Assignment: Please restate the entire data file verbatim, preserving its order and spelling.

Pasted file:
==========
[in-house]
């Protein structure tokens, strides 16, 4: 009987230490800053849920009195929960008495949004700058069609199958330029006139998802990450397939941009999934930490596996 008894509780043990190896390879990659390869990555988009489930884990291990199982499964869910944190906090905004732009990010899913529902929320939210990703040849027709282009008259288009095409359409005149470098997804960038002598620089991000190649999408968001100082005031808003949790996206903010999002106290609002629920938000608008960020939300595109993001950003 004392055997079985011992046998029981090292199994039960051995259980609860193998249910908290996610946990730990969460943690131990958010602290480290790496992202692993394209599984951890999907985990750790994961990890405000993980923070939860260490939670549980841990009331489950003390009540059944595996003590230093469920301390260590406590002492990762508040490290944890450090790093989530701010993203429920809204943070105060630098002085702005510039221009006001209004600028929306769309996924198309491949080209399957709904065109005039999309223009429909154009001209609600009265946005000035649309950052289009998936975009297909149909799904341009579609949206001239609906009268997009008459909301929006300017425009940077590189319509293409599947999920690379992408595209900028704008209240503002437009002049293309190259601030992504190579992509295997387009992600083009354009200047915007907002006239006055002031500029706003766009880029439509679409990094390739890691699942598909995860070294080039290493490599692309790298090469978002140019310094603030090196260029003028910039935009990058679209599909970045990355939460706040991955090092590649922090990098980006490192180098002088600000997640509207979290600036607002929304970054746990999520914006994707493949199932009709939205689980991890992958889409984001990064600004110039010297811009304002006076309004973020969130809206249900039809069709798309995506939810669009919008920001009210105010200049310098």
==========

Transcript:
[in-house]
């Protein structure tokens, strides 16, 4: 009987230490800053849920009195929960008495949004700058069609199958330029006139998802990450397939941009999934930490596996 008894509780043990190896390879990659390869990555988009489930884990291990199982499964869910944190906090905004732009990010899913529902929320939210990703040849027709282009008259288009095409359409005149470098997804960038002598620089991000190649999408968001100082005031808003949790996206903010999002106290609002629920938000608008960020939300595109993001950003 004392055997079985011992046998029981090292199994039960051995259980609860193998249910908290996610946990730990969460943690131990958010602290480290790496992202692993394209599984951890999907985990750790994961990890405000993980923070939860260490939670549980841990009331489950003390009540059944595996003590230093469920301390260590406590002492990762508040490290944890450090790093989530701010993203429920809204943070105060630098002085702005510039221009006001209004600028929306769309996924198309491949080209399957709904065109005039999309223009429909154009001209609600009265946005000035649309950052289009998936975009297909149909799904341009579609949206001239609906009268997009008459909301929006300017425009940077590189319509293409599947999920690379992408595209900028704008209240503002437009002049293309190259601030992504190579992509295997387009992600083009354009200047915007907002006239006055002031500029706003766009880029439509679409990094390739890691699942598909995860070294080039290493490599692309790298090469978002140019310094603030090196260029003028910039935009990058679209599909970045990355939460706040991955090092590649922090990098980006490192180098002088600000997640509207979290600036607002929304970054746990999520914006994707493949199932009709939205689980991890992958889409984001990064600004110039010297811009304002006076309004973020969130809206249900039809069709798309995506939810669009919008920001009210105010200049310098």